However, Funnell redeemed herself in the show jumping and won an individual bronze and also a silver as part of Team GB, who were awarded it after Germany were disqualified following a controversy over a points penalty.

Mihir Bose & Pippa Funnell. Image courtesy of Graham Jepson

While the cross country course in Greece proved taxing, the one at Greenwich next year will present even greater challenges. “This will be because of the terrain,” Funnell says. “It is seriously hilly from top to bottom and we’ll go up and down several times.”

She is well aware of the feelings of local residents that the event should not be held there.

“I do feel for them. Here we are disturbing their lovely park. It must be annoying for a lot of them.

“But it is only temporary and it’s not as if we are destroying it. It would have been very sad for our sport if it had been held at Badminton, out on a limb. This is a wonderful opportunity to be in the main hub of the Games.”

But can this sport for toffs, as immortalised in the Jilly Cooper novels, ever be part of our mainstream sporting life? The mention of Cooper’s name makes Funnell laugh. “I’ve only read one Jilly Cooper novel, Riders, and that because my husband, William, was doing the actual riding in the film for the main character, Rupert Campbell Black.

“I wouldn’t have the energy or the time for what Jilly Cooper describes as going on. I know how exhausting life is. I am up at six every morning. It is now 11am and I have already ridden four horses and will ride all day after you leave.”

Funnell admits eventing’s image could do with a facelift. “It is so sad it is seen as a toff sport,” she says. “I went to public school and I admit I was privileged but we did not have stables at our home. Everything William and I have built up is by hard graft. We’ve earned every penny creating this whole breeding operation. They are so many people in our sport who are not from a privileged background.”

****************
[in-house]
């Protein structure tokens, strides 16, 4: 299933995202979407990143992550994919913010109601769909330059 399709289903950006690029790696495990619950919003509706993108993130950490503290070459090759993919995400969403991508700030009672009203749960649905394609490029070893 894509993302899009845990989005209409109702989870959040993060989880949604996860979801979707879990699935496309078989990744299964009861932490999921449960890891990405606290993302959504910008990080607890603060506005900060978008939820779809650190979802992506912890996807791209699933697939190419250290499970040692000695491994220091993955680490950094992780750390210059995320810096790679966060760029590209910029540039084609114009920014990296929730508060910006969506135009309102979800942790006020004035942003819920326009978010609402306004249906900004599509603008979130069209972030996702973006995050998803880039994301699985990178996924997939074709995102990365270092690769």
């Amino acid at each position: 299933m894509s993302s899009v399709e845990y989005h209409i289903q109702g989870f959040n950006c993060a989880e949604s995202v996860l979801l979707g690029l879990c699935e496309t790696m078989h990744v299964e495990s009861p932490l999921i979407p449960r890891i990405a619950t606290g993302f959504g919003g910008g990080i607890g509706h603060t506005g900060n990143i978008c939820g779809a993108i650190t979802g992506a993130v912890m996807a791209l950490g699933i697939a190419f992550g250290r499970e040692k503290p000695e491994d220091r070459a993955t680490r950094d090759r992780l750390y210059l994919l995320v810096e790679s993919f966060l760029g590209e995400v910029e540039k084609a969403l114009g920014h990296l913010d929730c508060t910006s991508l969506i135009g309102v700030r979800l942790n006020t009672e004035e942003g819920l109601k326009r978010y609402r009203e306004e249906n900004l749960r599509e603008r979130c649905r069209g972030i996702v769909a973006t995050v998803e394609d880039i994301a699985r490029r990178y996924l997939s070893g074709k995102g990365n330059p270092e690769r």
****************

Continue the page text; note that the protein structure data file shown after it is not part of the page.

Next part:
Funnell argues that one of the reasons she has been away from top competition was that when her best horses retired she did not just look for a rich man to procure a new one for her.

“To me, the sport is not for an owner spending a fortune on a horse and giving it to me. The reason I go eventing is because of the sheer love of the hard grind working with young horses, the partnership of knowing the horses.”

Not surprisingly, Funnell believes she knows her horses so well that she can sense how they are. “It is like people with children. I would be able to spot if one of my mine is slightly down or looks slightly off colour, even before they show any sign.”

It was the memory of one of her horses, Viceroy, that inspired Funnel to become a children’s author.

“We lost Viceroy through colic and the owners sent me a bracelet made from its tail. I was wearing it on a long boring drive. Children have these friendship bracelets and I suddenly thought of this children’s character who would have a bracelet made from the tail of each horse she has.”

The result was the Tilly’s Pony Tails series about Tilly Redbrow and her life on Silver Shoe Farm. Funnell, who writes the books with help from a professional writer, says she was determined to produce something practical. “I give people tips about horses. I did not want it to be magical, not Harry Potter.” Then she laughs and adds: “Perhaps I should have, I would have made a lot more money.”

And like riding, which she says, “has been a therapy”, so have the books. The Tilly series in the last three years has come as she and William have tried and failed to have children. “It was the hardest thing in my life. One reason I was out of sport for a while was to concentrate on it and it didn’t happen.”

This may not be a subject she likes talking about but it has made her determined not to lose her perspective when it comes to sport. “My ambition is go to the Olympics but, whether I do or not, whether I win a medal or not, I’ll still be putting clothes in the tumble drier,” she says.

“You have to deal with life’s ups and downs. Tonight, Redesigned could bang his leg against the wall of the stable and suddenly he is lame. You can’t stop that. They are animals. Our sport is not like Formula One, the drivers can just tweak their cars. In our sport the horse is the athlete. I never forget that.”